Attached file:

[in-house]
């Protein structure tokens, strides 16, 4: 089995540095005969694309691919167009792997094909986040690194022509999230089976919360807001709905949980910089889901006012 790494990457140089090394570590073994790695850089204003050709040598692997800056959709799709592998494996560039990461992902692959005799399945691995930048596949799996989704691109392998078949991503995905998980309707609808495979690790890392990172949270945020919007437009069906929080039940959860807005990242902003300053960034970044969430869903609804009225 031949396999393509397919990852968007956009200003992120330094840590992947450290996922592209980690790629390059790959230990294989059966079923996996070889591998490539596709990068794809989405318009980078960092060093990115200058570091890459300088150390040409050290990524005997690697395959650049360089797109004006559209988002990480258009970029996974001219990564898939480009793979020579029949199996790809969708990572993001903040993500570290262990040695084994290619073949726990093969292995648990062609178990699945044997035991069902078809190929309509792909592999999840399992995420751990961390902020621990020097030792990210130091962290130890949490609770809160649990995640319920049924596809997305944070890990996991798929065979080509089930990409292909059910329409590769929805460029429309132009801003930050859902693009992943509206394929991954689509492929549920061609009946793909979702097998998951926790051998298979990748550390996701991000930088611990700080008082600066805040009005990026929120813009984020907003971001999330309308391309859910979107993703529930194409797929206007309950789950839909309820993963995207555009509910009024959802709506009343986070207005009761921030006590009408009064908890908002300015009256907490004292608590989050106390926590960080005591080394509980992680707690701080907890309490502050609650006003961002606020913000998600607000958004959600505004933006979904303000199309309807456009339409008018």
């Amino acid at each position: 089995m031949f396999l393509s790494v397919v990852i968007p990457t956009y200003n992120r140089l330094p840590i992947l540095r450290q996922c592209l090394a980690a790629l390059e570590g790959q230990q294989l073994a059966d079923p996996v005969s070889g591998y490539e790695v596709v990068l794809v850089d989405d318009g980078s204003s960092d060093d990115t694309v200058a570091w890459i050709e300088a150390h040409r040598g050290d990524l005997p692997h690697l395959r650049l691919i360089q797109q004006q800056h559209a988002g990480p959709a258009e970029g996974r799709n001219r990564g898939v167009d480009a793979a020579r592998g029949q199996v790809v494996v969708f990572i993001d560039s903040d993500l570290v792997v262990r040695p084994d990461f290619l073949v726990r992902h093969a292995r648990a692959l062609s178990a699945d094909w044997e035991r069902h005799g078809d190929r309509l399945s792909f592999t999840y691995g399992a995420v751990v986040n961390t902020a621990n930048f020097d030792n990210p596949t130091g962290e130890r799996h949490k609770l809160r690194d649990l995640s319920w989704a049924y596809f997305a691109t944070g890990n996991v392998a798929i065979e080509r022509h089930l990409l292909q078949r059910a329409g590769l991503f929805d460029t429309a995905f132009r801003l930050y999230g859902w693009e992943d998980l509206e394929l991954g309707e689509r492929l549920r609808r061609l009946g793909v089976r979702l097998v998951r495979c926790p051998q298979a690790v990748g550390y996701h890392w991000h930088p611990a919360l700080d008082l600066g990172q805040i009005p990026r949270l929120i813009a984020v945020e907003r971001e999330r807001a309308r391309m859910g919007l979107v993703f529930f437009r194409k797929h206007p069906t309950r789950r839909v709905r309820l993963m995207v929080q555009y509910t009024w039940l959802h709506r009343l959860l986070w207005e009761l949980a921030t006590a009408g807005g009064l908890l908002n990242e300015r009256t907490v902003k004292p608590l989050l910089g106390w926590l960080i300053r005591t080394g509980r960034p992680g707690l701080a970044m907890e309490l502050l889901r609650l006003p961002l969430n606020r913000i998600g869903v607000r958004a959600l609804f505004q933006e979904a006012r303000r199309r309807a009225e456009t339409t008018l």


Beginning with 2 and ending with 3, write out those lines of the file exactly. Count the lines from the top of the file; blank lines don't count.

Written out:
């Protein structure tokens, strides 16, 4: 089995540095005969694309691919167009792997094909986040690194022509999230089976919360807001709905949980910089889901006012 790494990457140089090394570590073994790695850089204003050709040598692997800056959709799709592998494996560039990461992902692959005799399945691995930048596949799996989704691109392998078949991503995905998980309707609808495979690790890392990172949270945020919007437009069906929080039940959860807005990242902003300053960034970044969430869903609804009225 031949396999393509397919990852968007956009200003992120330094840590992947450290996922592209980690790629390059790959230990294989059966079923996996070889591998490539596709990068794809989405318009980078960092060093990115200058570091890459300088150390040409050290990524005997690697395959650049360089797109004006559209988002990480258009970029996974001219990564898939480009793979020579029949199996790809969708990572993001903040993500570290262990040695084994290619073949726990093969292995648990062609178990699945044997035991069902078809190929309509792909592999999840399992995420751990961390902020621990020097030792990210130091962290130890949490609770809160649990995640319920049924596809997305944070890990996991798929065979080509089930990409292909059910329409590769929805460029429309132009801003930050859902693009992943509206394929991954689509492929549920061609009946793909979702097998998951926790051998298979990748550390996701991000930088611990700080008082600066805040009005990026929120813009984020907003971001999330309308391309859910979107993703529930194409797929206007309950789950839909309820993963995207555009509910009024959802709506009343986070207005009761921030006590009408009064908890908002300015009256907490004292608590989050106390926590960080005591080394509980992680707690701080907890309490502050609650006003961002606020913000998600607000958004959600505004933006979904303000199309309807456009339409008018």
């Amino acid at each position: 089995m031949f396999l393509s790494v397919v990852i968007p990457t956009y200003n992120r140089l330094p840590i992947l540095r450290q996922c592209l090394a980690a790629l390059e570590g790959q230990q294989l073994a059966d079923p996996v005969s070889g591998y490539e790695v596709v990068l794809v850089d989405d318009g980078s204003s960092d060093d990115t694309v200058a570091w890459i050709e300088a150390h040409r040598g050290d990524l005997p692997h690697l395959r650049l691919i360089q797109q004006q800056h559209a988002g990480p959709a258009e970029g996974r799709n001219r990564g898939v167009d480009a793979a020579r592998g029949q199996v790809v494996v969708f990572i993001d560039s903040d993500l570290v792997v262990r040695p084994d990461f290619l073949v726990r992902h093969a292995r648990a692959l062609s178990a699945d094909w044997e035991r069902h005799g078809d190929r309509l399945s792909f592999t999840y691995g399992a995420v751990v986040n961390t902020a621990n930048f020097d030792n990210p596949t130091g962290e130890r799996h949490k609770l809160r690194d649990l995640s319920w989704a049924y596809f997305a691109t944070g890990n996991v392998a798929i065979e080509r022509h089930l990409l292909q078949r059910a329409g590769l991503f929805d460029t429309a995905f132009r801003l930050y999230g859902w693009e992943d998980l509206e394929l991954g309707e689509r492929l549920r609808r061609l009946g793909v089976r979702l097998v998951r495979c926790p051998q298979a690790v990748g550390y996701h890392w991000h930088p611990a919360l700080d008082l600066g990172q805040i009005p990026r949270l929120i813009a984020v945020e907003r971001e999330r807001a309308r391309m859910g919007l979107v993703f529930f437009r194409k797929h206007p069906t309950r789950r839909v709905r309820l993963m995207v929080q555009y509910t009024w039940l959802h709506r009343l959860l986070w207005e009761l949980a921030t006590a009408g807005g009064l908890l908002n990242e300015r009256t907490v902003k004292p608590l989050l910089g106390w926590l960080i300053r005591t080394g509980r960034p992680g707690l701080a970044m907890e309490l502050l889901r609650l006003p961002l969430n606020r913000i998600g869903v607000r958004a959600l609804f505004q933006e979904a006012r303000r199309r309807a009225e456009t339409t008018l």